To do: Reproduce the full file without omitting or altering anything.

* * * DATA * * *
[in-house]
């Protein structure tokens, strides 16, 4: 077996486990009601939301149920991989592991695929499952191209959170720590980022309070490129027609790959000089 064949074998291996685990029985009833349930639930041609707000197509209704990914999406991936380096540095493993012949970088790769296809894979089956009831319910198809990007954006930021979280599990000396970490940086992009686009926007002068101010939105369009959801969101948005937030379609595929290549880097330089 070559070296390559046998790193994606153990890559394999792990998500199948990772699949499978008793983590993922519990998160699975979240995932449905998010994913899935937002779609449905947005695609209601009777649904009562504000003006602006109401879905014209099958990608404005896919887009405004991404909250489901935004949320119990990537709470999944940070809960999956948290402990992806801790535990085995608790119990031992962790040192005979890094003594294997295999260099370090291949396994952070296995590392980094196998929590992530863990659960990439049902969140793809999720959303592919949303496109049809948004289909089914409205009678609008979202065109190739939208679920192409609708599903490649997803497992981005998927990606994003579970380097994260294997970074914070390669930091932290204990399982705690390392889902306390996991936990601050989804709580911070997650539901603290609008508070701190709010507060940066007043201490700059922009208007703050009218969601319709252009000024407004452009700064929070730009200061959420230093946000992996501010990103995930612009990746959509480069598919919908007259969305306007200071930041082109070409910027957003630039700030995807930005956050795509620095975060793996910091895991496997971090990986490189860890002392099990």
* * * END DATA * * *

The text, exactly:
[in-house]
């Protein structure tokens, strides 16, 4: 077996486990009601939301149920991989592991695929499952191209959170720590980022309070490129027609790959000089 064949074998291996685990029985009833349930639930041609707000197509209704990914999406991936380096540095493993012949970088790769296809894979089956009831319910198809990007954006930021979280599990000396970490940086992009686009926007002068101010939105369009959801969101948005937030379609595929290549880097330089 070559070296390559046998790193994606153990890559394999792990998500199948990772699949499978008793983590993922519990998160699975979240995932449905998010994913899935937002779609449905947005695609209601009777649904009562504000003006602006109401879905014209099958990608404005896919887009405004991404909250489901935004949320119990990537709470999944940070809960999956948290402990992806801790535990085995608790119990031992962790040192005979890094003594294997295999260099370090291949396994952070296995590392980094196998929590992530863990659960990439049902969140793809999720959303592919949303496109049809948004289909089914409205009678609008979202065109190739939208679920192409609708599903490649997803497992981005998927990606994003579970380097994260294997970074914070390669930091932290204990399982705690390392889902306390996991936990601050989804709580911070997650539901603290609008508070701190709010507060940066007043201490700059922009208007703050009218969601319709252009000024407004452009700064929070730009200061959420230093946000992996501010990103995930612009990746959509480069598919919908007259969305306007200071930041082109070409910027957003630039700030995807930005956050795509620095975060793996910091895991496997971090990986490189860890002392099990």